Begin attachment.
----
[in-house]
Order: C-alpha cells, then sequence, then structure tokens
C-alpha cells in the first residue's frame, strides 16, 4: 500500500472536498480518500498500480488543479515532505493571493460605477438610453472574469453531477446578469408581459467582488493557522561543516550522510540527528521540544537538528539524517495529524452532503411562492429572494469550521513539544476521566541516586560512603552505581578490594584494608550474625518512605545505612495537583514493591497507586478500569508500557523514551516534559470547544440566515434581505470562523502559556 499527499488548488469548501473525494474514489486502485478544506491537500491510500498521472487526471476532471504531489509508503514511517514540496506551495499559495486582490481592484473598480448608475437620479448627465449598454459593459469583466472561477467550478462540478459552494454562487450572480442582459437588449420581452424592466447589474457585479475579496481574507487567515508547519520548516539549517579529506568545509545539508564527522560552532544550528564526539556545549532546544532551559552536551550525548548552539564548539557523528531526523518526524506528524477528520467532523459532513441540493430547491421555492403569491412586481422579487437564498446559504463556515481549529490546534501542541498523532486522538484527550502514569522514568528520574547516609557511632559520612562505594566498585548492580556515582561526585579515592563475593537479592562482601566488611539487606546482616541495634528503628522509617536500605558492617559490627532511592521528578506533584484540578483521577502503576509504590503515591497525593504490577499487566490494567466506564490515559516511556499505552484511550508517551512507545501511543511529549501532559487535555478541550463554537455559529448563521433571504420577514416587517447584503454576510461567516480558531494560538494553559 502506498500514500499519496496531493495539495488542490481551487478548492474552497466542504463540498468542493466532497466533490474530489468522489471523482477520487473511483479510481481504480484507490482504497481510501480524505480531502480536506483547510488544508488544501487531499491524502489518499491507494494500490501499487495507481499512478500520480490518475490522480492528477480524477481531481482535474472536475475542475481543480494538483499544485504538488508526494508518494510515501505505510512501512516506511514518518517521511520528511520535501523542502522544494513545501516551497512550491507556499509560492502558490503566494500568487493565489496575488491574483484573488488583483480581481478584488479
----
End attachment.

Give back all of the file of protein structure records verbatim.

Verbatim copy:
[in-house]
Order: C-alpha cells, then sequence, then structure tokens
C-alpha cells in the first residue's frame, strides 16, 4: 500500500472536498480518500498500480488543479515532505493571493460605477438610453472574469453531477446578469408581459467582488493557522561543516550522510540527528521540544537538528539524517495529524452532503411562492429572494469550521513539544476521566541516586560512603552505581578490594584494608550474625518512605545505612495537583514493591497507586478500569508500557523514551516534559470547544440566515434581505470562523502559556 499527499488548488469548501473525494474514489486502485478544506491537500491510500498521472487526471476532471504531489509508503514511517514540496506551495499559495486582490481592484473598480448608475437620479448627465449598454459593459469583466472561477467550478462540478459552494454562487450572480442582459437588449420581452424592466447589474457585479475579496481574507487567515508547519520548516539549517579529506568545509545539508564527522560552532544550528564526539556545549532546544532551559552536551550525548548552539564548539557523528531526523518526524506528524477528520467532523459532513441540493430547491421555492403569491412586481422579487437564498446559504463556515481549529490546534501542541498523532486522538484527550502514569522514568528520574547516609557511632559520612562505594566498585548492580556515582561526585579515592563475593537479592562482601566488611539487606546482616541495634528503628522509617536500605558492617559490627532511592521528578506533584484540578483521577502503576509504590503515591497525593504490577499487566490494567466506564490515559516511556499505552484511550508517551512507545501511543511529549501532559487535555478541550463554537455559529448563521433571504420577514416587517447584503454576510461567516480558531494560538494553559 502506498500514500499519496496531493495539495488542490481551487478548492474552497466542504463540498468542493466532497466533490474530489468522489471523482477520487473511483479510481481504480484507490482504497481510501480524505480531502480536506483547510488544508488544501487531499491524502489518499491507494494500490501499487495507481499512478500520480490518475490522480492528477480524477481531481482535474472536475475542475481543480494538483499544485504538488508526494508518494510515501505505510512501512516506511514518518517521511520528511520535501523542502522544494513545501516551497512550491507556499509560492502558490503566494500568487493565489496575488491574483484573488488583483480581481478584488479